Anfield Road prices to stay frozen for two years. After many protests [nsfw:language] over a price increase from £59 to £77 - that included an unprecedented 10000 fan walk-out against Sunderland at the 77th minute (result 2-0, final score 2-2), Liverpool FC owners Fenway Sports Group stepped back and apologized from the original pricing plan.

Meanwhile, fans of Dortmund also protested prices this week, by throwing tennis balls after having to pay €19,5 (standing) €38,5 (seating) for an away cup match in Stuttgart. German football is traditionally one of the cheapest in Europe.

English football at this moment is at crossroads: on one hand, the new TV contracts kicking in next season will likely push even more English clubs to the top of Deloitte's Football Money League (currently 9). In addition to several new stadiums opened recently, others will follow, including redevelopment of Anfield Road, White Hart Lane, the Olympic Stadium and Stamford Bridge.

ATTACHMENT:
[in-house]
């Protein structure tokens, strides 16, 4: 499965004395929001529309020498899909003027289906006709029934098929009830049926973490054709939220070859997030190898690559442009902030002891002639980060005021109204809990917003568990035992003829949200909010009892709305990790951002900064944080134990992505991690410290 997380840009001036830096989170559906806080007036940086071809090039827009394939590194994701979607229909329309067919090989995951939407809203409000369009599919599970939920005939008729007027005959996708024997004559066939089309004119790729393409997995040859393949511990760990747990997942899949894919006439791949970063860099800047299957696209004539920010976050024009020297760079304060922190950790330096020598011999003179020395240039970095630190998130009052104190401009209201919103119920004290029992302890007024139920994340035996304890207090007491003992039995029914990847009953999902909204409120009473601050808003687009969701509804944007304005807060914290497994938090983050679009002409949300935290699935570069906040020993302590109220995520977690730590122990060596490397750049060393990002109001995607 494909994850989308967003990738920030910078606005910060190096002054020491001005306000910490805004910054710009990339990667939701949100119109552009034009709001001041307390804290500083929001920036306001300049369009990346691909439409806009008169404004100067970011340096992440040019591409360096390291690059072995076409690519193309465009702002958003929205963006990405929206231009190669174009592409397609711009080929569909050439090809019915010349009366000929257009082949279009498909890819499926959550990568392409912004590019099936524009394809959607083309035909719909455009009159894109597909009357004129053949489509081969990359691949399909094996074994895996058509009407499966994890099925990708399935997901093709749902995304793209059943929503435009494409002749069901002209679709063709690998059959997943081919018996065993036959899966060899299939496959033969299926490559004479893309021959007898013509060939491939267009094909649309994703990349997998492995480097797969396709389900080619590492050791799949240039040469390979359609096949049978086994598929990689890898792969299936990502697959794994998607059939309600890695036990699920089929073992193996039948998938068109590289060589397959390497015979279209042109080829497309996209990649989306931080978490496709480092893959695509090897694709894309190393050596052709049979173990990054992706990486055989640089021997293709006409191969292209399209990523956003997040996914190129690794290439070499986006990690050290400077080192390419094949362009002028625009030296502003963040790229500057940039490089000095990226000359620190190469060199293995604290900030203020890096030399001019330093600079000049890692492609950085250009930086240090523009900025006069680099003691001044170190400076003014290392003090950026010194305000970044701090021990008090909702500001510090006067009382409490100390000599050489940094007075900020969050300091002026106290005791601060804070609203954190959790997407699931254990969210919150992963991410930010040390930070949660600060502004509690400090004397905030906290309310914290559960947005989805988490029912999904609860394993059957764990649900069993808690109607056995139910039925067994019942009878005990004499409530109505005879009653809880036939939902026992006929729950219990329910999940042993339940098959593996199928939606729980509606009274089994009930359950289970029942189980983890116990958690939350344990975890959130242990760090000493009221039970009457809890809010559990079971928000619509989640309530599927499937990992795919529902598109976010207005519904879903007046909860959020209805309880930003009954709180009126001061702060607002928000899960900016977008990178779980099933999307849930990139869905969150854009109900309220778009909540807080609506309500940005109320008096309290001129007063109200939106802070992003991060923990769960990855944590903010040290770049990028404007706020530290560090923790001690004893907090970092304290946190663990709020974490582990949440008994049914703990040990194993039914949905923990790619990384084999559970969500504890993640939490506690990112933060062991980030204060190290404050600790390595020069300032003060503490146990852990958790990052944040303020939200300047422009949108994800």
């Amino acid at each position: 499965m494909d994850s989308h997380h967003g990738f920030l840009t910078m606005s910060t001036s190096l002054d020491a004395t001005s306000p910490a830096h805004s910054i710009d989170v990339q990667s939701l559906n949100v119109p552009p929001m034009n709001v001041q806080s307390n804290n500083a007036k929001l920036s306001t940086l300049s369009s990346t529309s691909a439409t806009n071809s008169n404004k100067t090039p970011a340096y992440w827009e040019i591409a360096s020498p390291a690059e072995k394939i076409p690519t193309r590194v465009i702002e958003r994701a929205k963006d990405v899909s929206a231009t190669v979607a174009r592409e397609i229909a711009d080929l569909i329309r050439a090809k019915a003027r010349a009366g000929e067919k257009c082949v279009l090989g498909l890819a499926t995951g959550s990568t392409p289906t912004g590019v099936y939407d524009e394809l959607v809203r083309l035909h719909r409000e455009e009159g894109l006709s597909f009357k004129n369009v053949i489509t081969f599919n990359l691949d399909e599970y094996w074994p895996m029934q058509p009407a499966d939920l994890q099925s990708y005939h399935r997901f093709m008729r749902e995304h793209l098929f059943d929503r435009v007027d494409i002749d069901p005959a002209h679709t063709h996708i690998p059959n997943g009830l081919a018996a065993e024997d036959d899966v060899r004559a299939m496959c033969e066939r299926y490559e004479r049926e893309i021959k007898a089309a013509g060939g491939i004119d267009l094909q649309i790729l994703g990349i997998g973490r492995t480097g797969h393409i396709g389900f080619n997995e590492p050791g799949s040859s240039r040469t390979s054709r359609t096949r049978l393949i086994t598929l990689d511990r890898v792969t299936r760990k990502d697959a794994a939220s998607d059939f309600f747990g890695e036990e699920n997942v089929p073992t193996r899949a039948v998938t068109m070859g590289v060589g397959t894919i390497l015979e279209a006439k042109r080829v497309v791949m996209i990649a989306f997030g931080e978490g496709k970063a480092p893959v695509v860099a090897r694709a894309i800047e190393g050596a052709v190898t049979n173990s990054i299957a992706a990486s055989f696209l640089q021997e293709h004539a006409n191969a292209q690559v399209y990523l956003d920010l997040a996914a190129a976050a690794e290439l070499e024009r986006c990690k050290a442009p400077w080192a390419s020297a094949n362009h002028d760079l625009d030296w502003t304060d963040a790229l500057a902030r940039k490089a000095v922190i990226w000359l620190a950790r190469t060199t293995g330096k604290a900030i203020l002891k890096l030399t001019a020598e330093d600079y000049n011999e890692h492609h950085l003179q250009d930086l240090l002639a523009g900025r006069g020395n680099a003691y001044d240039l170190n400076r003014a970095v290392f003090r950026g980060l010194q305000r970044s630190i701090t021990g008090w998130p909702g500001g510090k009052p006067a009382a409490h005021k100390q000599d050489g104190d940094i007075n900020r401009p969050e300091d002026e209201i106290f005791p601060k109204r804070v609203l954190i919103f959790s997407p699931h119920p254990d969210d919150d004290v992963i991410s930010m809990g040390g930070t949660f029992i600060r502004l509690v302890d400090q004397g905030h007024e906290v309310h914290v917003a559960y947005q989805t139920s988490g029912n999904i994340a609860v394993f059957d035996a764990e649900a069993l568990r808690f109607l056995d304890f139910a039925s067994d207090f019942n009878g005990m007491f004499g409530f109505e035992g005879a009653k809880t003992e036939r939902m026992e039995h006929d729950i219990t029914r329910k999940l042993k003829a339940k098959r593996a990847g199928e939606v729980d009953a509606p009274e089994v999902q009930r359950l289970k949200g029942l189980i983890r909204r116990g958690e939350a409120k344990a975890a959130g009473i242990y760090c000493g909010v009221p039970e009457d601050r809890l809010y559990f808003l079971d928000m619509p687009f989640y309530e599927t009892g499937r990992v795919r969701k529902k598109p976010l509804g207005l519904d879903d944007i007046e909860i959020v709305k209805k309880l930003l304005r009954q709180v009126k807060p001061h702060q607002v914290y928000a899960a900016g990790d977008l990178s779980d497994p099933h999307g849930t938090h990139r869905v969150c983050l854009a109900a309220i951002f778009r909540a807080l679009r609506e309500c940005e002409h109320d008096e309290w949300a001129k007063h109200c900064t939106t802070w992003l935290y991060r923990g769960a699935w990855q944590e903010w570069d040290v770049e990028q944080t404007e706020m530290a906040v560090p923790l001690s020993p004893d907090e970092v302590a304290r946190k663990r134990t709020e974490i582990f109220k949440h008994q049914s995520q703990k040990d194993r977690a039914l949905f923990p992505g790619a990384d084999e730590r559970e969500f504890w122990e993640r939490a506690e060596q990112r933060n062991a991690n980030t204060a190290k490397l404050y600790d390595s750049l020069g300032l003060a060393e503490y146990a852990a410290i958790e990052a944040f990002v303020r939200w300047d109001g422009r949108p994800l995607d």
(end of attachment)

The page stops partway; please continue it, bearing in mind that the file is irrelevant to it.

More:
But on the other, while lower division teams have been struggling for a while, it's not certain this influx of money will help top English teams to dominate in Europe teams from the top of European football, as transfer fee demands will go up, as well as salary demands, and even domestically, traditional big spenders are being upstaged this season by Leicester City (5 points clear with 13 games to go) - a team with an estimated transfer market value closer to the bottom.

A new development is also the emerging Chinese Super League (with some government backing) has splurged in transfers this January and outspent European teams, by signing players such as Gervinho (Roma) Jackson (Atl. Madrid) and Ramires (Chelsea) in a total over €130 Million (to the concern of some managers, including Arsenal's Arsene Wenger), and it's possible more will follow.